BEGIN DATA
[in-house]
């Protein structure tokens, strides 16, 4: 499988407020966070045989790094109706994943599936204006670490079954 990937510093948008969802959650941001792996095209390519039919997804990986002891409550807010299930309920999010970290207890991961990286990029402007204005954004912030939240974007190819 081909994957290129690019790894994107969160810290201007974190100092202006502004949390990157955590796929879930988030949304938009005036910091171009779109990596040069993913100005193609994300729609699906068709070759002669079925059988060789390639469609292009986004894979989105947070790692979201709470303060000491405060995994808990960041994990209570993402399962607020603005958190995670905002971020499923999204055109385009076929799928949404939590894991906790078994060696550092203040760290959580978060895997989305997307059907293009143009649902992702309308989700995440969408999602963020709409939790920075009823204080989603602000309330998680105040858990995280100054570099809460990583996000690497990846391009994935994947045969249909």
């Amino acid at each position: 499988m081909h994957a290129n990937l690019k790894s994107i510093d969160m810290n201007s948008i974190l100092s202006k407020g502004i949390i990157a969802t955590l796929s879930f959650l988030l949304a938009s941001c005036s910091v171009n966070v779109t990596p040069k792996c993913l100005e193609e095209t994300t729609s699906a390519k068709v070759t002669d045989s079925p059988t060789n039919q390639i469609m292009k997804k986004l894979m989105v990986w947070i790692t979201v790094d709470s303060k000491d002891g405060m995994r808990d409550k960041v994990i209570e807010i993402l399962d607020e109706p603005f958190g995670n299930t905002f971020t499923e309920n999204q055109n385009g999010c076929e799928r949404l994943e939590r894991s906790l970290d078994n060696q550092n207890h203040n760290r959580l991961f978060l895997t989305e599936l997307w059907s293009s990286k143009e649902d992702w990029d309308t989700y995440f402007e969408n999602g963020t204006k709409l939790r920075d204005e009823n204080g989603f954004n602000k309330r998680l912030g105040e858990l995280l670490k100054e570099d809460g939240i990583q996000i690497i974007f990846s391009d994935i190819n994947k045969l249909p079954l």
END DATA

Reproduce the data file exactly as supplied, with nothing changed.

[in-house]
């Protein structure tokens, strides 16, 4: 499988407020966070045989790094109706994943599936204006670490079954 990937510093948008969802959650941001792996095209390519039919997804990986002891409550807010299930309920999010970290207890991961990286990029402007204005954004912030939240974007190819 081909994957290129690019790894994107969160810290201007974190100092202006502004949390990157955590796929879930988030949304938009005036910091171009779109990596040069993913100005193609994300729609699906068709070759002669079925059988060789390639469609292009986004894979989105947070790692979201709470303060000491405060995994808990960041994990209570993402399962607020603005958190995670905002971020499923999204055109385009076929799928949404939590894991906790078994060696550092203040760290959580978060895997989305997307059907293009143009649902992702309308989700995440969408999602963020709409939790920075009823204080989603602000309330998680105040858990995280100054570099809460990583996000690497990846391009994935994947045969249909």
């Amino acid at each position: 499988m081909h994957a290129n990937l690019k790894s994107i510093d969160m810290n201007s948008i974190l100092s202006k407020g502004i949390i990157a969802t955590l796929s879930f959650l988030l949304a938009s941001c005036s910091v171009n966070v779109t990596p040069k792996c993913l100005e193609e095209t994300t729609s699906a390519k068709v070759t002669d045989s079925p059988t060789n039919q390639i469609m292009k997804k986004l894979m989105v990986w947070i790692t979201v790094d709470s303060k000491d002891g405060m995994r808990d409550k960041v994990i209570e807010i993402l399962d607020e109706p603005f958190g995670n299930t905002f971020t499923e309920n999204q055109n385009g999010c076929e799928r949404l994943e939590r894991s906790l970290d078994n060696q550092n207890h203040n760290r959580l991961f978060l895997t989305e599936l997307w059907s293009s990286k143009e649902d992702w990029d309308t989700y995440f402007e969408n999602g963020t204006k709409l939790r920075d204005e009823n204080g989603f954004n602000k309330r998680l912030g105040e858990l995280l670490k100054e570099d809460g939240i990583q996000i690497i974007f990846s391009d994935i190819n994947k045969l249909p079954l």